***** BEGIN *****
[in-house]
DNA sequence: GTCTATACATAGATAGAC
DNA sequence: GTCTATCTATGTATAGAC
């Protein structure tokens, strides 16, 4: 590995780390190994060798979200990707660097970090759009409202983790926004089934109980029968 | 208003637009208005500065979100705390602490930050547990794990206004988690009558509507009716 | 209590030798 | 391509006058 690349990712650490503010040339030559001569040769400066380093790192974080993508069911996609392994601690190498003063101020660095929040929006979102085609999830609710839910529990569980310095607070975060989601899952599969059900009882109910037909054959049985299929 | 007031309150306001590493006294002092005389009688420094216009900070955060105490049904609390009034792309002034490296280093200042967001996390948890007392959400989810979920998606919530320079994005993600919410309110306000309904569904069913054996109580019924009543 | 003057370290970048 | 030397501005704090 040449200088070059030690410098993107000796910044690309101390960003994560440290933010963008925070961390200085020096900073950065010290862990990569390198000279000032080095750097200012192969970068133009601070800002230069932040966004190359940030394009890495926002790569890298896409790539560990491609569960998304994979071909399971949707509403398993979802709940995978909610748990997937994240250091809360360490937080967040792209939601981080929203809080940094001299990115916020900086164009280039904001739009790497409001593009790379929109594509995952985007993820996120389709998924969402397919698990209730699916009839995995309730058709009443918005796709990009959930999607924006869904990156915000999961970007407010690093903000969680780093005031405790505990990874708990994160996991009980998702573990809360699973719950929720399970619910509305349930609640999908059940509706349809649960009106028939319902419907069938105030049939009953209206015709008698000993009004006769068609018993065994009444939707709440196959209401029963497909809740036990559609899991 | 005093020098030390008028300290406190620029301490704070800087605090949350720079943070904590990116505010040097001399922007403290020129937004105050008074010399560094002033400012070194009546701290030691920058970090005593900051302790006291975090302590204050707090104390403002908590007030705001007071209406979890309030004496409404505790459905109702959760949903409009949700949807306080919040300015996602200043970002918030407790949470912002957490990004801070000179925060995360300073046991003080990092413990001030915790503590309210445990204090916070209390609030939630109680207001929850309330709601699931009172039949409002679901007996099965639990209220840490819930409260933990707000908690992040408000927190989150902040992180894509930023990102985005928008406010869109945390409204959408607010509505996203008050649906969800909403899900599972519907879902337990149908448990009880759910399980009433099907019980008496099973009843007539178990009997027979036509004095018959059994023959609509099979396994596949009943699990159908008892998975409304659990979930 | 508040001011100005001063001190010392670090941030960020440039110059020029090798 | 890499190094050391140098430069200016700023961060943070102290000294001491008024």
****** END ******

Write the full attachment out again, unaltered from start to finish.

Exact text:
[in-house]
DNA sequence: GTCTATACATAGATAGAC
DNA sequence: GTCTATCTATGTATAGAC
């Protein structure tokens, strides 16, 4: 590995780390190994060798979200990707660097970090759009409202983790926004089934109980029968 | 208003637009208005500065979100705390602490930050547990794990206004988690009558509507009716 | 209590030798 | 391509006058 690349990712650490503010040339030559001569040769400066380093790192974080993508069911996609392994601690190498003063101020660095929040929006979102085609999830609710839910529990569980310095607070975060989601899952599969059900009882109910037909054959049985299929 | 007031309150306001590493006294002092005389009688420094216009900070955060105490049904609390009034792309002034490296280093200042967001996390948890007392959400989810979920998606919530320079994005993600919410309110306000309904569904069913054996109580019924009543 | 003057370290970048 | 030397501005704090 040449200088070059030690410098993107000796910044690309101390960003994560440290933010963008925070961390200085020096900073950065010290862990990569390198000279000032080095750097200012192969970068133009601070800002230069932040966004190359940030394009890495926002790569890298896409790539560990491609569960998304994979071909399971949707509403398993979802709940995978909610748990997937994240250091809360360490937080967040792209939601981080929203809080940094001299990115916020900086164009280039904001739009790497409001593009790379929109594509995952985007993820996120389709998924969402397919698990209730699916009839995995309730058709009443918005796709990009959930999607924006869904990156915000999961970007407010690093903000969680780093005031405790505990990874708990994160996991009980998702573990809360699973719950929720399970619910509305349930609640999908059940509706349809649960009106028939319902419907069938105030049939009953209206015709008698000993009004006769068609018993065994009444939707709440196959209401029963497909809740036990559609899991 | 005093020098030390008028300290406190620029301490704070800087605090949350720079943070904590990116505010040097001399922007403290020129937004105050008074010399560094002033400012070194009546701290030691920058970090005593900051302790006291975090302590204050707090104390403002908590007030705001007071209406979890309030004496409404505790459905109702959760949903409009949700949807306080919040300015996602200043970002918030407790949470912002957490990004801070000179925060995360300073046991003080990092413990001030915790503590309210445990204090916070209390609030939630109680207001929850309330709601699931009172039949409002679901007996099965639990209220840490819930409260933990707000908690992040408000927190989150902040992180894509930023990102985005928008406010869109945390409204959408607010509505996203008050649906969800909403899900599972519907879902337990149908448990009880759910399980009433099907019980008496099973009843007539178990009997027979036509004095018959059994023959609509099979396994596949009943699990159908008892998975409304659990979930 | 508040001011100005001063001190010392670090941030960020440039110059020029090798 | 890499190094050391140098430069200016700023961060943070102290000294001491008024």